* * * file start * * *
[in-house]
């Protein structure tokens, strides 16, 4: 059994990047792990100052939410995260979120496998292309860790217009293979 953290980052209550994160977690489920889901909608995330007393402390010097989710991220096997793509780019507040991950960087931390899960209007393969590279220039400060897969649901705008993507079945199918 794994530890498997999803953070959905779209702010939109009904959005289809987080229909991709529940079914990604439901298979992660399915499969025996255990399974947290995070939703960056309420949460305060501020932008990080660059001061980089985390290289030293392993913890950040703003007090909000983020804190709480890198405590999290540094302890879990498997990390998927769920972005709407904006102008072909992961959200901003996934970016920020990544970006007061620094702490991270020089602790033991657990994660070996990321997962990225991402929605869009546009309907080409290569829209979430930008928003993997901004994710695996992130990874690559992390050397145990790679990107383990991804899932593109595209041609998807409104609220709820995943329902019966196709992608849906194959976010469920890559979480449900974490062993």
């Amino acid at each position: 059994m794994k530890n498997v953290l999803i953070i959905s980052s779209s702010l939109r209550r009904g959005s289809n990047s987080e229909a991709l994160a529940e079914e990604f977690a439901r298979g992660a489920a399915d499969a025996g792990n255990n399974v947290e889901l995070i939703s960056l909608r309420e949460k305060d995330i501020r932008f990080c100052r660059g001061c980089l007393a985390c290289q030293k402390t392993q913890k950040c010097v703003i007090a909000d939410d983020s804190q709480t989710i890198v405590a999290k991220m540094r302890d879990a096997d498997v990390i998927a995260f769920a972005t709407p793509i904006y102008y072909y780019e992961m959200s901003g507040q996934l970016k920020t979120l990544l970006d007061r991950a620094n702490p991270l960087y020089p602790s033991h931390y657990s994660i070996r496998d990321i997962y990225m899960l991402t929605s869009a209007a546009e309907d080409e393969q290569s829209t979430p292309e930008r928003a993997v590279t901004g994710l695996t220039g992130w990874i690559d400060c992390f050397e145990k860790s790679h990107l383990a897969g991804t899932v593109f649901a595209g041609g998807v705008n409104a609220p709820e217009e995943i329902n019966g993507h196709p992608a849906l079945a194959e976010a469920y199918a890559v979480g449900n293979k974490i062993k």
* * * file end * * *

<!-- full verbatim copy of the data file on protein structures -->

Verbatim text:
[in-house]
């Protein structure tokens, strides 16, 4: 059994990047792990100052939410995260979120496998292309860790217009293979 953290980052209550994160977690489920889901909608995330007393402390010097989710991220096997793509780019507040991950960087931390899960209007393969590279220039400060897969649901705008993507079945199918 794994530890498997999803953070959905779209702010939109009904959005289809987080229909991709529940079914990604439901298979992660399915499969025996255990399974947290995070939703960056309420949460305060501020932008990080660059001061980089985390290289030293392993913890950040703003007090909000983020804190709480890198405590999290540094302890879990498997990390998927769920972005709407904006102008072909992961959200901003996934970016920020990544970006007061620094702490991270020089602790033991657990994660070996990321997962990225991402929605869009546009309907080409290569829209979430930008928003993997901004994710695996992130990874690559992390050397145990790679990107383990991804899932593109595209041609998807409104609220709820995943329902019966196709992608849906194959976010469920890559979480449900974490062993």
């Amino acid at each position: 059994m794994k530890n498997v953290l999803i953070i959905s980052s779209s702010l939109r209550r009904g959005s289809n990047s987080e229909a991709l994160a529940e079914e990604f977690a439901r298979g992660a489920a399915d499969a025996g792990n255990n399974v947290e889901l995070i939703s960056l909608r309420e949460k305060d995330i501020r932008f990080c100052r660059g001061c980089l007393a985390c290289q030293k402390t392993q913890k950040c010097v703003i007090a909000d939410d983020s804190q709480t989710i890198v405590a999290k991220m540094r302890d879990a096997d498997v990390i998927a995260f769920a972005t709407p793509i904006y102008y072909y780019e992961m959200s901003g507040q996934l970016k920020t979120l990544l970006d007061r991950a620094n702490p991270l960087y020089p602790s033991h931390y657990s994660i070996r496998d990321i997962y990225m899960l991402t929605s869009a209007a546009e309907d080409e393969q290569s829209t979430p292309e930008r928003a993997v590279t901004g994710l695996t220039g992130w990874i690559d400060c992390f050397e145990k860790s790679h990107l383990a897969g991804t899932v593109f649901a595209g041609g998807v705008n409104a609220p709820e217009e995943i329902n019966g993507h196709p992608a849906l079945a194959e976010a469920y199918a890559v979480g449900n293979k974490i062993k």